Don't expect young Republicans to approve of crony capitalism
In an op-ed article in US News and World Report this week former Republican congressman and presidential candidate, and chairman of Campaign for Liberty, Ron Paul, slammed the Sheldon Adelson-inspired Restoration of America's Wire Act proposal currently in Congress, warning that young Republicans embrace the philosophy of liberty and limited government, and are unlikely to support crony capitalism.
"These younger voters expect Republicans to consistently defend individual liberty and limited government," Paul wrote. "Millennial voters also expect the GOP to oppose crony capitalism, even — and especially — when the cronies are GOP donors.
"Sadly, two presidential candidates, Sens. Lindsey Graham of South Carolina and Marco Rubio of Florida, are supporting legislation that combines an unconstitutional assault on individual liberty with cronyism," the former Congressman claims in a clear reference to the two politicians" promotion of RAWA.
Paul argues that RAWA would make it a federal crime to gamble online, and characterises it as a measure which if passed could be used to nullify legalisation laws in New Jersey, Nevada and Delaware, and pre-empt ongoing debates in several states which are considering the legalisation of online gambling.
The former congressman also attacks the RAWA supporters' argument that a nationwide ban on internet gambling is necessary to prevent such gambling by residents in states where the practice is not permitted, saying that it ignores the existence of technology which allows online casinos to accurately locate players and ensure their customers are legally allowed to gamble online.
"A national ban would not be justified even if state laws allowing online gambling led to widespread violations of other state laws prohibiting Internet gambling," Paul claims. "The 10th Amendment is supposed to restrain federal power, not justify creating new federal crimes."
Paul is also concerned that if RAWA passes it will give federal officials a "new excuse to spy on all of our online activities," and goes on to say that young people support his attacks on officials who use warrantless wiretapping and mass surveillance, implying that they will be unlikely to support politicians or parties that approve or allow government agencies to spy on their online activities to ensure they are not playing poker.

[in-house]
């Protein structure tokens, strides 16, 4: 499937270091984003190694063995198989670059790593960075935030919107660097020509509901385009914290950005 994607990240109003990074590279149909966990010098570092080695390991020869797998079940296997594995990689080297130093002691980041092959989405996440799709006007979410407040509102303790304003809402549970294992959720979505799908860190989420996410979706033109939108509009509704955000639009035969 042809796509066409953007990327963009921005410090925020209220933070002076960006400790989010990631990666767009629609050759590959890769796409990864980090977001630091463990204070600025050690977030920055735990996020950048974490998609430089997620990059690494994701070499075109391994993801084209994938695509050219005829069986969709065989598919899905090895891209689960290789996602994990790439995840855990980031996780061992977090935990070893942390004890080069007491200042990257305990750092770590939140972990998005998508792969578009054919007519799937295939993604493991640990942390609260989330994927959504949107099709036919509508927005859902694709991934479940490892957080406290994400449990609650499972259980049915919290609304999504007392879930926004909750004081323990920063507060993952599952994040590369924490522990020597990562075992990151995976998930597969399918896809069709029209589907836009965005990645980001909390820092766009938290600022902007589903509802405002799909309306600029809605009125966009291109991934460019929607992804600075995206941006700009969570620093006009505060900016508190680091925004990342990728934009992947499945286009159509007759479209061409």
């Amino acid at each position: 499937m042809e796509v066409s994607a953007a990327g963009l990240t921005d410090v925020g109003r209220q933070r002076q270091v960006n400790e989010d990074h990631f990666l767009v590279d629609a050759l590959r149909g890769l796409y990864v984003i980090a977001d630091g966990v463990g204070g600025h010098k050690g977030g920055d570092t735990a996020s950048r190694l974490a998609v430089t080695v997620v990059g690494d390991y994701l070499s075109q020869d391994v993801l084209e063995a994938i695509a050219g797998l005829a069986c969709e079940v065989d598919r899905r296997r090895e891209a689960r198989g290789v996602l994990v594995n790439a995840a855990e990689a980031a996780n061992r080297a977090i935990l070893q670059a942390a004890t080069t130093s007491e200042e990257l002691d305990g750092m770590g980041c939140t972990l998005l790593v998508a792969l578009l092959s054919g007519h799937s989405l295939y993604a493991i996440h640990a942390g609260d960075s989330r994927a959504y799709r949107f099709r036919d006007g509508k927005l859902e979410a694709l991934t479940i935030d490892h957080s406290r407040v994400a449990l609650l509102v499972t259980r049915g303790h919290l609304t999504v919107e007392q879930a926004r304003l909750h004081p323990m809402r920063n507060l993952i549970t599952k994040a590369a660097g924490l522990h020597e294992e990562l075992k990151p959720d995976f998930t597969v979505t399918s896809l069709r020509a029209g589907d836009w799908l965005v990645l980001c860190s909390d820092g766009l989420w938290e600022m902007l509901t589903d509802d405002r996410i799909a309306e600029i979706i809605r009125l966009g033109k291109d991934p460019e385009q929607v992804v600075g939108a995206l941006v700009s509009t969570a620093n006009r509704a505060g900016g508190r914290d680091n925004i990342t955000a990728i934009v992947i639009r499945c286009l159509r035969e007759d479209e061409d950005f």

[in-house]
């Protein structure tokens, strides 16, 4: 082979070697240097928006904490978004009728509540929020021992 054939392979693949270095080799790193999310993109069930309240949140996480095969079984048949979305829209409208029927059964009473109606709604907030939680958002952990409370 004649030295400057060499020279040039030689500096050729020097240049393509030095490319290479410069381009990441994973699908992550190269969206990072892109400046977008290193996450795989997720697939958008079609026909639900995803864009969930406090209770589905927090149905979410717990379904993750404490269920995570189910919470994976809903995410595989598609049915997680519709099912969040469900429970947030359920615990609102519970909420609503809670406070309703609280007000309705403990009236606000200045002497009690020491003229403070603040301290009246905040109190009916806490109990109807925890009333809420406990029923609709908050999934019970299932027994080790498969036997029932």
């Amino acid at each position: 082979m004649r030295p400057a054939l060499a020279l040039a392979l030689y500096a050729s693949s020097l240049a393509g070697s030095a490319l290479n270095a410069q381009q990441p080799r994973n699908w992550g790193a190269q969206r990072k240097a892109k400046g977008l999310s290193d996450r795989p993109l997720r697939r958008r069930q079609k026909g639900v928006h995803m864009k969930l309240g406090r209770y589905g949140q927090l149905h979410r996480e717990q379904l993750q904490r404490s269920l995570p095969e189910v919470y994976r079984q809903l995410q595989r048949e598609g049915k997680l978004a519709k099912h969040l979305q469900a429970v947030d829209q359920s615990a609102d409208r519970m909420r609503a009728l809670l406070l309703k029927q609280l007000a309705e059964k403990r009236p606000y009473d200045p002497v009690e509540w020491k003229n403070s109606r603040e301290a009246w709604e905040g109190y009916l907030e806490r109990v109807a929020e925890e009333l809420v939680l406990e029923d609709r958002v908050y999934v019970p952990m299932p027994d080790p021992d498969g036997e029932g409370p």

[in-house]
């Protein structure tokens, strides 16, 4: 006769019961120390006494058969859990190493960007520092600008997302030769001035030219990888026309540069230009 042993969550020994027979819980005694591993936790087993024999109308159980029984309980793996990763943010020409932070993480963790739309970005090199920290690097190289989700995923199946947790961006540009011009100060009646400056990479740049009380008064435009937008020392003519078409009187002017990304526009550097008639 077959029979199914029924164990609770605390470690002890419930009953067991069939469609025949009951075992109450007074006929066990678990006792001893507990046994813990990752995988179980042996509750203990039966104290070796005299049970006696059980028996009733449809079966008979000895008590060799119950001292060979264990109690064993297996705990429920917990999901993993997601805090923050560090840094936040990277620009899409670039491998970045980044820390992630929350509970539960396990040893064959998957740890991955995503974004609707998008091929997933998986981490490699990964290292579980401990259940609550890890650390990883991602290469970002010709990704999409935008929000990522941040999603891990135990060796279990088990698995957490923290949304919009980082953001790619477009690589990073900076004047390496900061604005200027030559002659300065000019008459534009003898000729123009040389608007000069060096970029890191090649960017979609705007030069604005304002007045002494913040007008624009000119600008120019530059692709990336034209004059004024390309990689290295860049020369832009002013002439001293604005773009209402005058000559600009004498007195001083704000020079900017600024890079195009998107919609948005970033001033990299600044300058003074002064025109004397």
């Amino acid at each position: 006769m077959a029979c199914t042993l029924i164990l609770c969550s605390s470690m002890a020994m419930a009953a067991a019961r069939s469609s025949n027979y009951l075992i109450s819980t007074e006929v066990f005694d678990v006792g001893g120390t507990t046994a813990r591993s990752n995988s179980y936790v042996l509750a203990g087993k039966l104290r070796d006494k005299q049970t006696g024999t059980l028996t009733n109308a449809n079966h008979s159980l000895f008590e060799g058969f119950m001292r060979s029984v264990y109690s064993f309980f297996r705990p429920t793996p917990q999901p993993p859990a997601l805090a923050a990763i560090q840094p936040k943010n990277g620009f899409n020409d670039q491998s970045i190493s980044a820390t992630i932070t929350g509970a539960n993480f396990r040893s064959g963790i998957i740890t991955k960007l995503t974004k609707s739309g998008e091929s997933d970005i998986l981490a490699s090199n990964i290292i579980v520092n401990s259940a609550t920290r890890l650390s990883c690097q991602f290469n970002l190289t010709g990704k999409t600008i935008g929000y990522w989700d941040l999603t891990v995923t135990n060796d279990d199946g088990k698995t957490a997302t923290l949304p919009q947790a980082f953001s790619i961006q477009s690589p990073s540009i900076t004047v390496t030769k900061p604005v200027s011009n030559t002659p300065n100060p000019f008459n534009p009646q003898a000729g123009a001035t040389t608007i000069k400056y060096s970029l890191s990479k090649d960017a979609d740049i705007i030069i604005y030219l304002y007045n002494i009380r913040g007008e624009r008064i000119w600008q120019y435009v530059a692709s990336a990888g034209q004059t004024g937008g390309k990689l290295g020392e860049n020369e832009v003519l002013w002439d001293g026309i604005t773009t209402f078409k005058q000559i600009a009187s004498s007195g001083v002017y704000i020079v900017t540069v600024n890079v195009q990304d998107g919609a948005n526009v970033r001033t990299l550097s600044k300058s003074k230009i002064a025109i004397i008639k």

He points out that millennials are alienated by the hypocrisy shown by too many conservatives who claim to favour individual liberty, yet support legislation like RAWA because they disapprove of gambling.
"A 'conservative' nanny state is just as unconstitutional, and as dangerous to liberty, as a liberal one," he asserts, adding that politicians do not have the right to use government force and authority to stop people from engaging in activities, like gambling, that do not involve violence or fraud.
Near the close of the op-ed, Paul becomes more specific on his cronyism claims, saying that it is an open secret that one billionaire casino mogul who is also a major Republican Party donor is driving RAWA.
"This donor has chosen to not operate an online casino, and, rather than fairly compete with his online competitors, he is attempting to use his influence to outlaw Internet gambling," Paul alleges.
"Prior to waging his personal struggle against online gambling, this donor had earned the gratitude of neoconservatives in and out of Congress for using his money to promote a hawkish foreign policy. This may explain why some of the iGaming ban's biggest supporters, including [Sens.] Graham and Rubio, are also some of the biggest hawks in Congress," he speculates.
Paul concludes by again warning against antagonising millennial voters, commenting:
"It is hard to imagine a better way to alienate millennial voters than by supporting another unconstitutional infringement on their freedom in order to aid one billionaire neocon. Any politician who bets on the iGaming ban is bound to come up with lemons."
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